POWER BI EXERCISES▼
POWER BI EXERCISES▼
- Basic reports (10)
- Data sources (2)
- Query editor (8)
- Multiple tables (1)
- Filtering data (9)
- Drill-through filtering (1)
- Bookmarks (4)
- Charts (10)
- Other types of visualisation (1)
- Overview of maps (6)
- Calculated columns (7)
- Introduction to DAX (3)
- Creating measures in DAX (1)
- Calendars (2)
- Date functions (2)
- Roles and security (1)
- Advanced data models (4)
- Drill-through and bookmarks (3)
- Custom visuals (3)
- Parameters (5)
- Quick measures (3)
- Report themes (2)
- Power BI mobile (1)
- Power BI Templates (1)
- Tooltips (2)
Power BI | Calculated columns exercise | Use new columns to show average floor areas / building types
This exercise is provided to allow potential course delegates to choose the correct Wise Owl Microsoft training course, and may not be reproduced in whole or in part in any format without the prior written consent of Wise Owl.
You can learn how to do this exercise if you attend one of more of the courses listed below!
You need a minimum screen resolution of about 700 pixels width to see our exercises. This is because they contain diagrams and tables which would not be viewable easily on a mobile phone or small laptop. Please use a larger tablet, notebook or desktop computer, or change your screen resolution settings.
Create a new Power BI Desktop file, and load the Buildings worksheet from the Excel workbook in the above folder (you can view the original Skyscraper Center data via a link here).
There are 3 columns giving the uses to which each building is put:
The last 3 columns tell you how each building is used.
Use the IF function to create a new column to show for each office its use type, following these rules:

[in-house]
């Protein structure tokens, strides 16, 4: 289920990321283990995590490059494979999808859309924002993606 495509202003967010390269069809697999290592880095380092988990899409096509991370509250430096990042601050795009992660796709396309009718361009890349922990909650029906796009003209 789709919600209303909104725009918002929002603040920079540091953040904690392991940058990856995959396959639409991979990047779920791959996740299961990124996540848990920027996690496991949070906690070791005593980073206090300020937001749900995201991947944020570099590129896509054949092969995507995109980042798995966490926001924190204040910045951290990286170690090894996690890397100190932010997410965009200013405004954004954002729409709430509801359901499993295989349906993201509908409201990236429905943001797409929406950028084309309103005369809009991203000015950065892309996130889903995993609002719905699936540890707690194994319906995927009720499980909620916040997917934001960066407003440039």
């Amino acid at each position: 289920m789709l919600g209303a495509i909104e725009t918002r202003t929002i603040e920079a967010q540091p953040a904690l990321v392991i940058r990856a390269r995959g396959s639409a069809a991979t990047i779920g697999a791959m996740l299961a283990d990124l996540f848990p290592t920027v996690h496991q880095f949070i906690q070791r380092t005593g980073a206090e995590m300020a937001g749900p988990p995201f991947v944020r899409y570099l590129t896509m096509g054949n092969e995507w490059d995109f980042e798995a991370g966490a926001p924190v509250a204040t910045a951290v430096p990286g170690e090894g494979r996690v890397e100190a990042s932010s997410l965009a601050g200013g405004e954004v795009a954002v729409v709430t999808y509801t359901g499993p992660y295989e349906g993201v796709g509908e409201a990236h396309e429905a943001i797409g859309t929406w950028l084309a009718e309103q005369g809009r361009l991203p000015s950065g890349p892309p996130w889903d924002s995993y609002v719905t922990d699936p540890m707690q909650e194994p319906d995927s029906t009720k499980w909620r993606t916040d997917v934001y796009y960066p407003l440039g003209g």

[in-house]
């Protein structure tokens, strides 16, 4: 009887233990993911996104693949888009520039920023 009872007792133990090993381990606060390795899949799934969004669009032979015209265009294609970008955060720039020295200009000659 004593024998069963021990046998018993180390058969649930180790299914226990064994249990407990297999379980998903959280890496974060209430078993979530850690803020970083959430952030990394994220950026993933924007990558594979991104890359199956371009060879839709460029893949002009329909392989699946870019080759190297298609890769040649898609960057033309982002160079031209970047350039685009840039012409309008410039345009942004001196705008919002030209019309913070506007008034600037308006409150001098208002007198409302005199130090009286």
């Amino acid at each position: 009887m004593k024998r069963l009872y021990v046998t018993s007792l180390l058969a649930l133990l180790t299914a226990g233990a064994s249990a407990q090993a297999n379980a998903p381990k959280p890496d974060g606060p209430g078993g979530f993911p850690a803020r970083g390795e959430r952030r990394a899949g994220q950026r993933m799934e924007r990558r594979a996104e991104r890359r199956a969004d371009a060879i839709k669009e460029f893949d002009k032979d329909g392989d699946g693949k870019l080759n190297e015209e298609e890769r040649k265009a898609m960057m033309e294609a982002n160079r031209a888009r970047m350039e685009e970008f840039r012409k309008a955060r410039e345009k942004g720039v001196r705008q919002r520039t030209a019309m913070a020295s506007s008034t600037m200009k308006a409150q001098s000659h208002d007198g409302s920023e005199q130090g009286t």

|If any of the 3 Use columns is office||Office, etc|
Show the number of buildings per use type and country code in a matrix - you should get these results:
AE - the United Arab Emirates - seems to be the place to go if you want to see skyscrapers without offices in them.
Create a column giving the floor height per building (the height in metres divided by the number of floors), and use this to show the average floor height per country:
It seems hard to believe British buildings are infinitely high; easier to believe that Wise Owl have added a rogue office to the list with nothing filled in for the number of floors, and this is giving a divide by zero error.
Amend your floor height formula so that it gives a blank if there is no value in the Floors column.
To do this you can either use the DIVIDE function, or use the IFERROR function to test for an error.
After correcting your formula, your table should now look like this:
For Britain there are two buildings, but in calculating the average the one which returns a blank floor height is (correctly) ignored.
Save this file as Kingsmoor, and close down the Power BI instance you're using.